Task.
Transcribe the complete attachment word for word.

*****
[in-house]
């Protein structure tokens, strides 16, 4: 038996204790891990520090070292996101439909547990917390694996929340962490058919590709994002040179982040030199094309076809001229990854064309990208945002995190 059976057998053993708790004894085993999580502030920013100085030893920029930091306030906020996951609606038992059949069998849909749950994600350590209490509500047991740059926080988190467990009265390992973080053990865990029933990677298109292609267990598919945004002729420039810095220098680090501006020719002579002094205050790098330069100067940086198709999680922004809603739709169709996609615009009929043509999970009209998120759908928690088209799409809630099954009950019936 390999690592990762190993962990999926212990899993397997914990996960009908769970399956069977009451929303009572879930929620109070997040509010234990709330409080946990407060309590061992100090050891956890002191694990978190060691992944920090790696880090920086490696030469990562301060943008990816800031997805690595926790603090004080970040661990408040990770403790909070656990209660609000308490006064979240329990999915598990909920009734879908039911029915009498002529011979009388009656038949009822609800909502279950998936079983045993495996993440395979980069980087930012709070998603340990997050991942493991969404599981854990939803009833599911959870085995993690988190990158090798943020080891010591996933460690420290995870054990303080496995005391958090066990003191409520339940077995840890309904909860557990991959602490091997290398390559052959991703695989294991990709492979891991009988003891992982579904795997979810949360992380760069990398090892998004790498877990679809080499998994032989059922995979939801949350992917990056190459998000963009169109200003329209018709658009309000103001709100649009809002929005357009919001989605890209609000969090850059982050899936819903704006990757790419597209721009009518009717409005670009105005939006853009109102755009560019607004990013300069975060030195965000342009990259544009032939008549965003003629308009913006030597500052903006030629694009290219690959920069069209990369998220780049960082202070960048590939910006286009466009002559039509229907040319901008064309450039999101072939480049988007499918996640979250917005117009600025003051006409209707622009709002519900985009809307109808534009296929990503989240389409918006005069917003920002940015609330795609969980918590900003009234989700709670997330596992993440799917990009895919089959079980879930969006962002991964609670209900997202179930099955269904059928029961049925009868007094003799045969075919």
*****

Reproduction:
[in-house]
């Protein structure tokens, strides 16, 4: 038996204790891990520090070292996101439909547990917390694996929340962490058919590709994002040179982040030199094309076809001229990854064309990208945002995190 059976057998053993708790004894085993999580502030920013100085030893920029930091306030906020996951609606038992059949069998849909749950994600350590209490509500047991740059926080988190467990009265390992973080053990865990029933990677298109292609267990598919945004002729420039810095220098680090501006020719002579002094205050790098330069100067940086198709999680922004809603739709169709996609615009009929043509999970009209998120759908928690088209799409809630099954009950019936 390999690592990762190993962990999926212990899993397997914990996960009908769970399956069977009451929303009572879930929620109070997040509010234990709330409080946990407060309590061992100090050891956890002191694990978190060691992944920090790696880090920086490696030469990562301060943008990816800031997805690595926790603090004080970040661990408040990770403790909070656990209660609000308490006064979240329990999915598990909920009734879908039911029915009498002529011979009388009656038949009822609800909502279950998936079983045993495996993440395979980069980087930012709070998603340990997050991942493991969404599981854990939803009833599911959870085995993690988190990158090798943020080891010591996933460690420290995870054990303080496995005391958090066990003191409520339940077995840890309904909860557990991959602490091997290398390559052959991703695989294991990709492979891991009988003891992982579904795997979810949360992380760069990398090892998004790498877990679809080499998994032989059922995979939801949350992917990056190459998000963009169109200003329209018709658009309000103001709100649009809002929005357009919001989605890209609000969090850059982050899936819903704006990757790419597209721009009518009717409005670009105005939006853009109102755009560019607004990013300069975060030195965000342009990259544009032939008549965003003629308009913006030597500052903006030629694009290219690959920069069209990369998220780049960082202070960048590939910006286009466009002559039509229907040319901008064309450039999101072939480049988007499918996640979250917005117009600025003051006409209707622009709002519900985009809307109808534009296929990503989240389409918006005069917003920002940015609330795609969980918590900003009234989700709670997330596992993440799917990009895919089959079980879930969006962002991964609670209900997202179930099955269904059928029961049925009868007094003799045969075919």